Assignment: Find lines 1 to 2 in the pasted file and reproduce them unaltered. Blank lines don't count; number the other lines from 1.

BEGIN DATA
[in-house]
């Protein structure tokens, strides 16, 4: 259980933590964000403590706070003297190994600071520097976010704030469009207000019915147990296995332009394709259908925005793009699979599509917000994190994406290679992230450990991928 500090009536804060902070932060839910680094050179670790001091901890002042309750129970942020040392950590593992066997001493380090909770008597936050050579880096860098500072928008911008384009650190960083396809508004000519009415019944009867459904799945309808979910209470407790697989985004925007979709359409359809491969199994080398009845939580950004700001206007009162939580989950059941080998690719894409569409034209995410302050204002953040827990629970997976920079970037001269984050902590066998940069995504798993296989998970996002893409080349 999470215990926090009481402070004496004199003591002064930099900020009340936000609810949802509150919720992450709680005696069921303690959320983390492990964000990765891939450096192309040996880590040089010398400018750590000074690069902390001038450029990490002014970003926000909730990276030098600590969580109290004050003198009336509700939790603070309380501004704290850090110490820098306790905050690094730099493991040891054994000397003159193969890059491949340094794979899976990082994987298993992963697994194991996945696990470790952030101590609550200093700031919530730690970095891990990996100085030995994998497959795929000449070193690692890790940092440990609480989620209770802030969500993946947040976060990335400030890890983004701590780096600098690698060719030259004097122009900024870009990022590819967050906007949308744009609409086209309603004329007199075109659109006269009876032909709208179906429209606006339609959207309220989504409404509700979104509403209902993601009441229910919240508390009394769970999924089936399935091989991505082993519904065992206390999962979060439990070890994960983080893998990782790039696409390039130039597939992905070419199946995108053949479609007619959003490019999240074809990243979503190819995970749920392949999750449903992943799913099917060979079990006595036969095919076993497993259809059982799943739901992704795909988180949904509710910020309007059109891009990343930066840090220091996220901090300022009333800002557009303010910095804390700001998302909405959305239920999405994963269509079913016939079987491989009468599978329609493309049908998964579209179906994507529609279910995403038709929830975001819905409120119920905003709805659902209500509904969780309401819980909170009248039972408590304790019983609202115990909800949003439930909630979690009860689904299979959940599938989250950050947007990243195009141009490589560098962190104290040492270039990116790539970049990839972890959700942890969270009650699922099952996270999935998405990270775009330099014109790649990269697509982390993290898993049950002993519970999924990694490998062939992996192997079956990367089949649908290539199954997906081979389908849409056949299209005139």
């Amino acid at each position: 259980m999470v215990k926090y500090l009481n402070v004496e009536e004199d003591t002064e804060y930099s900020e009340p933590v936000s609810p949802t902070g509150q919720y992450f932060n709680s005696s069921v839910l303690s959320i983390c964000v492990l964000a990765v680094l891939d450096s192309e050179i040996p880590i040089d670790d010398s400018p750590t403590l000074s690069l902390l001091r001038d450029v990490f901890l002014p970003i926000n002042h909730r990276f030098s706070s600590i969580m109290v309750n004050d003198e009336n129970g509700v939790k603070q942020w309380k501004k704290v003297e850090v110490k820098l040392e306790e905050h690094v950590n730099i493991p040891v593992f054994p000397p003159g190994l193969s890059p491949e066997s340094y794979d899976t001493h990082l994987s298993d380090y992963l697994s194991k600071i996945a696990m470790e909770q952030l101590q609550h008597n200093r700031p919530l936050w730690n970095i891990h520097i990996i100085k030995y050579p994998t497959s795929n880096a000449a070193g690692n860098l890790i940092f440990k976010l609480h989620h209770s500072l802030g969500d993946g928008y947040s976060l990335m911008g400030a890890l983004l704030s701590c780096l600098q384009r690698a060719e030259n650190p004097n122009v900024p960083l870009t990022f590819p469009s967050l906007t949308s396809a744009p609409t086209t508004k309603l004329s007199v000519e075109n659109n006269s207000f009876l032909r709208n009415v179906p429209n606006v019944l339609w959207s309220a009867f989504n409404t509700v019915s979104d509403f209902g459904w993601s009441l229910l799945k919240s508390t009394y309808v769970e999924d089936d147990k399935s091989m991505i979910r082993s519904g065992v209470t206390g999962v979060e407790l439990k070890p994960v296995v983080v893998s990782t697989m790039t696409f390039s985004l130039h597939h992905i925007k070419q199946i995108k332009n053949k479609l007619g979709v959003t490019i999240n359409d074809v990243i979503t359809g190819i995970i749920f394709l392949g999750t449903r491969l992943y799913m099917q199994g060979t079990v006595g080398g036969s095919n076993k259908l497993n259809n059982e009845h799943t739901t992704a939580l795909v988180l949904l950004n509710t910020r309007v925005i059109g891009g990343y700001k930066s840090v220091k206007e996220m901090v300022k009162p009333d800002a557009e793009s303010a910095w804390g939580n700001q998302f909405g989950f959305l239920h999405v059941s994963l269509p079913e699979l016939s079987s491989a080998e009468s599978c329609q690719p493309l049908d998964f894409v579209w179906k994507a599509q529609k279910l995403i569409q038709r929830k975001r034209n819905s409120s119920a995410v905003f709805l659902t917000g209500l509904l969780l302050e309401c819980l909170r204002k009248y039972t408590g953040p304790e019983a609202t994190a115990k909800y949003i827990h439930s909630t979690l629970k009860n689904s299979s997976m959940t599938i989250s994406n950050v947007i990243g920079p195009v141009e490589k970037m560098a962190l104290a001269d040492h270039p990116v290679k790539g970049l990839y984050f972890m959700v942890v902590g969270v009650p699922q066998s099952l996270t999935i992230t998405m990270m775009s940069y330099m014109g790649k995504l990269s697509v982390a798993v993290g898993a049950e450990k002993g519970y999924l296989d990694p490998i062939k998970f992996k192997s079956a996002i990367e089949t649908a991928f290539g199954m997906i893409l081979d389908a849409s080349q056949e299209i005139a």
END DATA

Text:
[in-house]
């Protein structure tokens, strides 16, 4: 259980933590964000403590706070003297190994600071520097976010704030469009207000019915147990296995332009394709259908925005793009699979599509917000994190994406290679992230450990991928 500090009536804060902070932060839910680094050179670790001091901890002042309750129970942020040392950590593992066997001493380090909770008597936050050579880096860098500072928008911008384009650190960083396809508004000519009415019944009867459904799945309808979910209470407790697989985004925007979709359409359809491969199994080398009845939580950004700001206007009162939580989950059941080998690719894409569409034209995410302050204002953040827990629970997976920079970037001269984050902590066998940069995504798993296989998970996002893409080349 999470215990926090009481402070004496004199003591002064930099900020009340936000609810949802509150919720992450709680005696069921303690959320983390492990964000990765891939450096192309040996880590040089010398400018750590000074690069902390001038450029990490002014970003926000909730990276030098600590969580109290004050003198009336509700939790603070309380501004704290850090110490820098306790905050690094730099493991040891054994000397003159193969890059491949340094794979899976990082994987298993992963697994194991996945696990470790952030101590609550200093700031919530730690970095891990990996100085030995994998497959795929000449070193690692890790940092440990609480989620209770802030969500993946947040976060990335400030890890983004701590780096600098690698060719030259004097122009900024870009990022590819967050906007949308744009609409086209309603004329007199075109659109006269009876032909709208179906429209606006339609959207309220989504409404509700979104509403209902993601009441229910919240508390009394769970999924089936399935091989991505082993519904065992206390999962979060439990070890994960983080893998990782790039696409390039130039597939992905070419199946995108053949479609007619959003490019999240074809990243979503190819995970749920392949999750449903992943799913099917060979079990006595036969095919076993497993259809059982799943739901992704795909988180949904509710910020309007059109891009990343930066840090220091996220901090300022009333800002557009303010910095804390700001998302909405959305239920999405994963269509079913016939079987491989009468599978329609493309049908998964579209179906994507529609279910995403038709929830975001819905409120119920905003709805659902209500509904969780309401819980909170009248039972408590304790019983609202115990909800949003439930909630979690009860689904299979959940599938989250950050947007990243195009141009490589560098962190104290040492270039990116790539970049990839972890959700942890969270009650699922099952996270999935998405990270775009330099014109790649990269697509982390993290898993049950002993519970999924990694490998062939992996192997079956990367089949649908290539199954997906081979389908849409056949299209005139």